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When questioned, Barker said that he had wanted to examine DiPonzio’s desk earlier, but he had been given a direct command not to.

Though Barker updated his report to the Professional Standards Bureau, he revealed that he had never been contacted regarding it.

In a statement to The Arizona Republic, Phoenix police spokesperson Donna Rossi said, "The Phoenix Police Department takes the integrity of our investigations seriously. When the detective became unavailable, the Department transferred her cases to other detectives, as is the standard practice."

But Le Lievre claimed that there was never a formal PSB investigation into DiPonzio. In a court filing, Le Lievre wrote that the 24-page disclosure made by prosecutors consisted of, “by and large, Barker’s own work.”

During the June interview, Le Lievre also asked Barker if there had been previous allegations of DiPonzio’s misconduct. Barker said that there had been a prior PSB investigation.

The County Attorney’s Office said that its prosecutors had no knowledge of any history of DiPonzio's misconduct. According to court documents, it was only as a result of the Barker interview that they made a request for DiPonzio’s entire PSB file.

They said that those materials were received on June 12 and disclosed on June 23. They encompassed 14,000 pages and comprised 17 or 18 allegations of misconduct, stretching back to as early as 2013.

Court records show that DiPonzio removed a fingerprint card from evidence and did not return it for eight days. When DiPonzio and two other homicide detectives were interviewed, PSB found that “it is a customary practice in the Homicide Unit for detectives to leave evidence unattended and unsecured in drawers, under desks, and on top of desks.”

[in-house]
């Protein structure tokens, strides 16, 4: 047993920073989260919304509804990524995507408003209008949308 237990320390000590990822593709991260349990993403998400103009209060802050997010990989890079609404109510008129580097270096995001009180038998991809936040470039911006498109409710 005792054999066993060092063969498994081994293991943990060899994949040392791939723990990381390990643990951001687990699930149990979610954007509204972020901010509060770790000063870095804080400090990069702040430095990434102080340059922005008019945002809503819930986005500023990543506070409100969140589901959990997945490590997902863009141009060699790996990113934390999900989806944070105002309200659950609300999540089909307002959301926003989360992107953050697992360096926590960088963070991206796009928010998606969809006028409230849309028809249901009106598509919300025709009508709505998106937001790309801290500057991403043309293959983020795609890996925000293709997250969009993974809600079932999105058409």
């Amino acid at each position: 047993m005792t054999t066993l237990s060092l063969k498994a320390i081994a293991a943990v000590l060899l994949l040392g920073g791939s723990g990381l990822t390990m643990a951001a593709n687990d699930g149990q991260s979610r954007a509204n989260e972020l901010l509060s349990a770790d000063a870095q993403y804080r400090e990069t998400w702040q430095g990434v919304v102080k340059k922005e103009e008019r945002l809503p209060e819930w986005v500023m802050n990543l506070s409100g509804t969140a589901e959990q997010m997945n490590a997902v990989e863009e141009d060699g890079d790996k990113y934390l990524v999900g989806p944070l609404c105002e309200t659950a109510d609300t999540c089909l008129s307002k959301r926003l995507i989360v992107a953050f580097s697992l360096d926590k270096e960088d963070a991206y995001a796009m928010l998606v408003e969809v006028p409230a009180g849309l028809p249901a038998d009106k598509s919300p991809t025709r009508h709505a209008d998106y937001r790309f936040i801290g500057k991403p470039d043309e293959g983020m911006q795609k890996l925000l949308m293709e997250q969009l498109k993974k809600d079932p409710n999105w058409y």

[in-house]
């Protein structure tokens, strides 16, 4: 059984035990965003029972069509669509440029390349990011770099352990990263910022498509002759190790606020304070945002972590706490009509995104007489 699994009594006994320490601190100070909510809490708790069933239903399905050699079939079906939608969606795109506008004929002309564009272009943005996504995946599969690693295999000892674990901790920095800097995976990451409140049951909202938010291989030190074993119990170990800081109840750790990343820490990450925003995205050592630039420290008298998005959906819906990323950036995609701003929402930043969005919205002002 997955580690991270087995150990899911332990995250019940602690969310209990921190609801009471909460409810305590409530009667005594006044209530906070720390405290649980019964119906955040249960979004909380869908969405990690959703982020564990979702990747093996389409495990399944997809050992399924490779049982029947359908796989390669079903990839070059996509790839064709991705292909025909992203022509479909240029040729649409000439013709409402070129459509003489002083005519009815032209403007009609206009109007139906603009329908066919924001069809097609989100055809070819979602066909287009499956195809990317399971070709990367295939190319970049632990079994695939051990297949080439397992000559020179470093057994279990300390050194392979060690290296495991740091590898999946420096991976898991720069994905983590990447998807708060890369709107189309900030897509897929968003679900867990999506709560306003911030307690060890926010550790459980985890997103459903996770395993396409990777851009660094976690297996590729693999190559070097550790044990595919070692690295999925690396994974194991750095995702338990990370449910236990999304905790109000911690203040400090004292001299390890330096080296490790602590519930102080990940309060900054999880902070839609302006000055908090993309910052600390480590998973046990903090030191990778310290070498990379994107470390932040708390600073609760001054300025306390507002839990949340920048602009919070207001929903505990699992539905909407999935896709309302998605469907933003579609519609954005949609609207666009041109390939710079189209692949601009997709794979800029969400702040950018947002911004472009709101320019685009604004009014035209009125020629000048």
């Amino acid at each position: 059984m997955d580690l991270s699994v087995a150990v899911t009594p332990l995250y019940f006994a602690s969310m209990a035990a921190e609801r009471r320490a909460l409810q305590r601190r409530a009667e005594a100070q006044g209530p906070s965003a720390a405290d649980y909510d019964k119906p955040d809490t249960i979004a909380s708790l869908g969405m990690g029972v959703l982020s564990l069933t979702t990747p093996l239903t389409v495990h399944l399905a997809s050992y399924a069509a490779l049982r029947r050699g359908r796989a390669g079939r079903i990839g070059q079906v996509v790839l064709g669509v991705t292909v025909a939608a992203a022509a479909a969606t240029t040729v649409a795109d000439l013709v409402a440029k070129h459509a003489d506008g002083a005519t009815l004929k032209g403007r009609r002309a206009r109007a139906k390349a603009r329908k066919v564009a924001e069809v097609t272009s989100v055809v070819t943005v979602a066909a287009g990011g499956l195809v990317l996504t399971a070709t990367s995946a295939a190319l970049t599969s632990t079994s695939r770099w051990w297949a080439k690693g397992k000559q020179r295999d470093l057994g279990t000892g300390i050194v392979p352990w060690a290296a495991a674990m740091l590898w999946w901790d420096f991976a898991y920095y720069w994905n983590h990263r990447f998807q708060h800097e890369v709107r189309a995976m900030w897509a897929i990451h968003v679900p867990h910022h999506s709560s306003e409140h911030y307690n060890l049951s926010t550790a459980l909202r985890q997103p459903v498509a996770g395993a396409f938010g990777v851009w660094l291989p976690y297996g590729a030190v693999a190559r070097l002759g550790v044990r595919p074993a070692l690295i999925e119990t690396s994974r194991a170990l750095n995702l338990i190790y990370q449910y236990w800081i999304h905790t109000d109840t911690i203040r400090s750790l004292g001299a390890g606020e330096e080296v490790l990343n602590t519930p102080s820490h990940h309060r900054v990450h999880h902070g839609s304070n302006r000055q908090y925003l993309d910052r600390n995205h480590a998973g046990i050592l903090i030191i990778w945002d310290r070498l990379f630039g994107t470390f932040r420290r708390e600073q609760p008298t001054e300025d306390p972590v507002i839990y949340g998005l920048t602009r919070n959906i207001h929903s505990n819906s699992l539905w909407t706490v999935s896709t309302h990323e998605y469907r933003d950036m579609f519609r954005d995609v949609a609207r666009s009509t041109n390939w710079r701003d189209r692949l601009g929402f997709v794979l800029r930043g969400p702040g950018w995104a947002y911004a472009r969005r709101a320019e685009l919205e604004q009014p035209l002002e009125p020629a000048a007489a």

Another detective said that between October and December 2019, she saw three or four paper bags of evidence at DiPonzio’s desk. PSB found that DiPonzio had checked out 51 pieces of evidence during this period. PSB asked the Property Management Bureau to check the chain of custody for these pieces of evidence, but they said it was “logistically impractical.”

PSB could not determine whether DiPonzio had mishandled any of those 51 pieces of evidence, but the allegation of misconduct regarding the 2020 fingerprint evidence was substantiated.

Documents provided to ABC15 News showed that in August 2018, DiPonzio was named the Violent Crimes Bureau “Employee of the Month.” DiPonzio’s PSB file shows a citation for missing court later that month.

The court filing also described problems that arose during DiPonzio’s tenure in the child sex crimes unit. According to court documents, DiPonzio was reported by her supervisor for failing to interview victims identified in child sex crime investigations for two months.

In 2013, DiPonzio canceled interviews of victims due to illness. She tried to contact them two more times the next week. She did not attempt again until two months later, when she also learned that the alleged assailant was in the home. The allegation was sustained and DiPonzio received “coaching.”

Despite the Professional Standards Bureau substantiating these allegations and disciplining DiPonzio, she never appeared on the county attorney's Brady List. And still doesn't.

On June 7, 2020, Lawrence Hunter was waiting by the car while his wife ran into the Family Market at 15th and Cocopah streets. In the parking lot, he recognized a cousin whom he hadn't seen in 20 years.

Hunter and his cousin spoke and took photos together. Then Hunter and his wife, Angela Crister, left in their black Chevy Tahoe. Crister drove. As they headed down South 15th Street, gunfire rang out and struck their car from behind.

Hunter returned fire before realizing that his wife had been shot. He stopped the car, pushed her into the passenger seat and started driving to the hospital. On the way, he saw police and flagged them down.

Crister died from her injuries.

In the immediate aftermath, Hunter identified the shooter as his paternal cousin, Anthony Vaughn. But during further police questioning, Hunter said that he had mixed up the names of his cousins and that the shooter was actually Anthony’s brother, the defendant, Eddie Vaughn.

Hunter also recalled Eddie Vaughn pointing a gun at him in the Family Market parking lot.

DiPonzio first showed Hunter a photo of Anthony Lee Vaughn, whom Hunter said was not the shooter. When DiPonzio showed him a photo of Eddie Vaughn, Hunter identified him as the shooter.

Defense lawyers later discovered DiPonzio had shown Hunter a photo of the wrong Anthony Vaughn ― Hunter’s cousin’s full name is Anthony Ray Vaughn.

According to court documents, police typically show witnesses a six-person photo lineup. Vaughn's lawyers argued that using a single photo was suggestive and could have led Hunter to make a false identification. The court ultimately ruled that it was allowable because a single-photo identification is typical when the witness knows the suspect, even if they had not seen each other in years.